7. Tactics, Techniques and Procedures (TTPs): How the adversary goes about accomplishing their mission, from reconnaissance all the way through data exfiltration and at every step in between. “Spearphishing” is a common TTP for establishing a presence in the network. “Spearphishing with a trojaned PDF file” or “… with a link to a malicious .SCR file disguised as a ZIP” would be more specific versions. “Dumping cached authentication credentials and reusing them in Pass-the-Hash attacks” would be a TTP. Notice we’re not talking about specific tools here, as there are any number of ways of weaponizing a PDF or implementing Pass-the-Hash.

—via https://detect-respond.blogspot.com/2013/03/the-pyramid-of-pain.html?view=flipcard

Starting at the lower level of the Pyramid, you could try to keep track of all the IPs that you know the adversary uses for reconnaissance operations, but this is not likely to be very effective. You may potentially be tracking hundreds of individual IPs, each of which may only be used for a short time. This is a lot of effort on your part to manage that data, and it is likely to generate a significant amount of false positive alerts which will consume analyst time.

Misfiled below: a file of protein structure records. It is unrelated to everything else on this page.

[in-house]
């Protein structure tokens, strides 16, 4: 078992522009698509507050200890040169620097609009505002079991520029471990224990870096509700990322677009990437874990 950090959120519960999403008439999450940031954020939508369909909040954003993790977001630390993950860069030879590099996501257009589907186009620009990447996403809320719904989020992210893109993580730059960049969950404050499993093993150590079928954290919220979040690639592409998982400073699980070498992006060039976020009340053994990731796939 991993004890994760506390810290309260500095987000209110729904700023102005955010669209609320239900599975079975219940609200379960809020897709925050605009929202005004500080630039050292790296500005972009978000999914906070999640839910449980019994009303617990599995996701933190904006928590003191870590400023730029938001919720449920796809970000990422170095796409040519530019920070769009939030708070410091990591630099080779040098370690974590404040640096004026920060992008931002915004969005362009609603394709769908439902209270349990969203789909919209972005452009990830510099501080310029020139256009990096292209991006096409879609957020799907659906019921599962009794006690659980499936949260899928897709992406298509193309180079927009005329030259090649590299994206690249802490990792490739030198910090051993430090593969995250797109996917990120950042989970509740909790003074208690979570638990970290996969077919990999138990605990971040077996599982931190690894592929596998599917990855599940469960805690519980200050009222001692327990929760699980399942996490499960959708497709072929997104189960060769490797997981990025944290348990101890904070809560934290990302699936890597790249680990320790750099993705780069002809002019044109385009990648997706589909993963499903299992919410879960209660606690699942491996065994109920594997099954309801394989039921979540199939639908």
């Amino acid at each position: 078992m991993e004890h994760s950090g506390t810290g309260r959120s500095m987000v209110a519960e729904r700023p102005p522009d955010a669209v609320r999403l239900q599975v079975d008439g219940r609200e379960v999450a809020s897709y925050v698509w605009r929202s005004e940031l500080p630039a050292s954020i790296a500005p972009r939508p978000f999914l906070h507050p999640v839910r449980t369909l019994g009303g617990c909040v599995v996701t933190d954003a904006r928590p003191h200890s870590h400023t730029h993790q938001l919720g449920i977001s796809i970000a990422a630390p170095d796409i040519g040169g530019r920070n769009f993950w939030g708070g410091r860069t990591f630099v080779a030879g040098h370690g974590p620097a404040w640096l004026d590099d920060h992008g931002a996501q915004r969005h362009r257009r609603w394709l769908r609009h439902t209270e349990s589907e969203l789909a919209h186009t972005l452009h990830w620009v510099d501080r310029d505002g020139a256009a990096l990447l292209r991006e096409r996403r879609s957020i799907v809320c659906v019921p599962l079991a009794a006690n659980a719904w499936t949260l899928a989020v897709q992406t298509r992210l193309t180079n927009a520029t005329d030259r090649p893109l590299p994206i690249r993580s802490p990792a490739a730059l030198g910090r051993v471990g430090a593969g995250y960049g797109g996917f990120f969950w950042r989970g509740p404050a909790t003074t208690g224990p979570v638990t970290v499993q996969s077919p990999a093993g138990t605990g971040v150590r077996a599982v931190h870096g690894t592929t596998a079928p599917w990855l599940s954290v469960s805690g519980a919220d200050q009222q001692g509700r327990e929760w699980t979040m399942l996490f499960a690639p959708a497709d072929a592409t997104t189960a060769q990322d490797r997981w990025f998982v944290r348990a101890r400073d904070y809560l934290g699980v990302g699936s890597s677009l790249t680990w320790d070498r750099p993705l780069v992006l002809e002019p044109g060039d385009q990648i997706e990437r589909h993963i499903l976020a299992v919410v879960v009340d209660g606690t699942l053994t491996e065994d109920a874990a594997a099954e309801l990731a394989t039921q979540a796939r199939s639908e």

The adversary has effective countermeasures against this, too. They can rent access to a botnet, giving them thousands of throwaway IPs, or they could simply use any of a number of anonymizing services such as Tor, I2P or even a VPN. The best part (the worst for you) is that not only are these easy to use, but they are usually free or very low cost. It costs you a lot of resources to effectively track at this level, and it’s free and easy for the attacker to counter your efforts. Sound like a win?